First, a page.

1613, France, Bouillon & Sedan, Henri da La Tour d'Auvergne. Cu 2 Liards Coin.
Mint Year: 1613 Mint Place: Sedan References: KM-12.1. Denomination: 2 Liards Condition: Dark and greenish deposits, minor scratches, otherwise VF+ Diameter: 25mm Material: Silver Weight: 4.51gm
Obverse: Draped and armored bust of Henri da La Tour d'Auvergne as Duke of Buillon & Sedan right. Date (.1613.) in exergue. Legend: HENR . DE . LA . OTVR . D . BVLLIONAEVS . Exergue: .1613. Reverse: Crowned coat-of-arms of the Duke. Legend: SVP . PRINCEPS . SEDANENSIS .
The Principality of Sedan (French: Principauté de Sedan) was an independent Protestant state centered on the Château de Sedan (now the city of Sedan) in the Ardennes. It was ruled by the Prince of Sedan (prince de Sedan), who belonged to the noble La Marck and La Tour d'Auvergne families. The Princes of Sedan asserted and acquired recognition of their sovereignty gradually between the 1520s and 1580s by means of adopting the princely title, minting coin, legislating and signing treaties. In 1641, during the Thirty Years' War, the Prince submitted to France and his principality was occupied the following year. In 1651 the reduced principality was exchanged for other lands in France and was annexed to the crown.
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Henri de La Tour d'Auvergne (titular Duke of Bouillon, jure uxoris, comte de Montfort et Negrepelisse, vicomte de Turenne, Castillon, et Lanquais) (28 September 1555 – 25 March 1623) was a member of the powerful (then Huguenot) House of La Tour d'Auvergne, Prince of Sedan and a marshal of France.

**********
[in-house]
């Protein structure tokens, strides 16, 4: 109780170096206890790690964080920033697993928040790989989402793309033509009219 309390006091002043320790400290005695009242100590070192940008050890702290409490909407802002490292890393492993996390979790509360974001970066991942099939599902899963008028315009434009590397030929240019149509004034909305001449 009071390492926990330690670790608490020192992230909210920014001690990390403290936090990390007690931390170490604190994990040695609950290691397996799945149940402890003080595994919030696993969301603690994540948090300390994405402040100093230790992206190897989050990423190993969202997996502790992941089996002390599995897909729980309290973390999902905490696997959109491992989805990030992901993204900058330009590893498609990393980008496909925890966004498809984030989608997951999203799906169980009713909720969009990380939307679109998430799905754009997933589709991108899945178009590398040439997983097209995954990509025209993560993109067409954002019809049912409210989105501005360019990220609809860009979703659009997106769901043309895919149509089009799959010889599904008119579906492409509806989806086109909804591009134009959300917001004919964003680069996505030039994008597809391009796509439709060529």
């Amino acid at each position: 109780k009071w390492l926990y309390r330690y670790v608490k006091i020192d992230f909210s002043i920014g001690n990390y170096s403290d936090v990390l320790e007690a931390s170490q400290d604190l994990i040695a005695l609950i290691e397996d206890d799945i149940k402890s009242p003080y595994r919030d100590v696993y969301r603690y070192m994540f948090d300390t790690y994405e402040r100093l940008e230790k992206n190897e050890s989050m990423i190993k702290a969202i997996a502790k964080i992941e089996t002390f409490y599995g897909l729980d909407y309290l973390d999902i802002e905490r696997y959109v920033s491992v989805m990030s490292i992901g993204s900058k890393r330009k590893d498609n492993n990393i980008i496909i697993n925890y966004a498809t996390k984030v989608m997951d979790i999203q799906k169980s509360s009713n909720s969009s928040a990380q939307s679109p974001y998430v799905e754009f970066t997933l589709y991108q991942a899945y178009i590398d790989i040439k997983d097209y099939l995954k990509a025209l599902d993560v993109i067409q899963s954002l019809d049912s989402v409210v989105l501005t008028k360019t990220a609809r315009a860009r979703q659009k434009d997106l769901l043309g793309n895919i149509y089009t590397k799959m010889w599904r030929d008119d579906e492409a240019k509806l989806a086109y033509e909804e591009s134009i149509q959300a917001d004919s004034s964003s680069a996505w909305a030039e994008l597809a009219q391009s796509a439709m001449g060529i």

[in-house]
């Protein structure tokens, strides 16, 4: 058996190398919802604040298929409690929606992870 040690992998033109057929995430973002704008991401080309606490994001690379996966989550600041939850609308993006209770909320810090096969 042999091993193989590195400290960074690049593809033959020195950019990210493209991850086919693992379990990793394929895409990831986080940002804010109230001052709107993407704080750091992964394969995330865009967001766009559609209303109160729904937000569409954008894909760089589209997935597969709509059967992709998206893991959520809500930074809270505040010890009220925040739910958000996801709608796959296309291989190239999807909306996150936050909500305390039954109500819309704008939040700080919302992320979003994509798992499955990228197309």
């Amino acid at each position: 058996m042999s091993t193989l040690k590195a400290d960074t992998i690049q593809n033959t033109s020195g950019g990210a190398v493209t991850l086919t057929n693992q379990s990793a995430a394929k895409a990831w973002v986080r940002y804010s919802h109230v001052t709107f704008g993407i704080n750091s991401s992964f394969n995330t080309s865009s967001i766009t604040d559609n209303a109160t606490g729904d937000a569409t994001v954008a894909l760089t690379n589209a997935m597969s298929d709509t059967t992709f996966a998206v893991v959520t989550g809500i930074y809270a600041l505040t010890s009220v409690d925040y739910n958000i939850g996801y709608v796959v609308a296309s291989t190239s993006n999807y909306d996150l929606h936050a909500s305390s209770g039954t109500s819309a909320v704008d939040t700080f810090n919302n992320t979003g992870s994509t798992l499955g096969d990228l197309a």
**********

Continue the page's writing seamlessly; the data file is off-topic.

The vicomte de Turenne was born at the castle of Joze-en-Auvergne, near Clermont-Ferrand in Auvergne. His parents were François de La Tour d'Auvergne, Viscount of Turenne and Eléonore de Montmorency, eldest daughter of Anne, 1st Duc de Montmorency.
After the St. Bartholomew's Day Massacre in 1572 he participated in the Siege of La Rochelle (1572-1573), but subsequently re-converted to Protestantism. Compromised in the conspiracy of La Mole and Coconnat in 1574, he joined the party of the Malcontents headed by François, Duke of Alençon (younger brother of kings Charles IX and Henry III) in 1575.
In 1576 he joined the Protestant party of Henry of Navarre (the future Henry IV), negotiating the Peace of Nérac between Protestants and Catholics in 1579. Appointed lieutenant general of Upper Languedoc in 1580, he took part in the siege of Paris in 1590 after the accession of Henry IV to the throne, and conquered Stenay from the Catholic League in 1591.
In 1591 Henry IV married him to Charlotte de La Marck, heiress to the duchy of Bouillon and of the Principality of Sedan. In 1592 Henry IV made him Marshal of France.
After the death of his wife in 1594, he married Elisabeth of Orange-Nassau, a daughter of William the Silent, by his third wife Charlotte de Bourbon.
Defeated at Doullens, Picardy in 1595 by Fuentes, governor of the Spanish Low Countries, he was sent to England to renew the alliance of France with Queen Elizabeth I of England in 1596. Compromised in the conspiracy of Biron in 1602, he fled to Geneva the following year and had to accept a French protectorate over his duchy of Bouillon in 1606.
At the death of Henry IV, he entered the Council of Regency during the minority of Louis XIII, and intrigued against Maximilien de Béthune, duc de Sully and Concini, the latter a favourite of the Queen Regent Marie de' Medici.
He died in Sedan in 1623.
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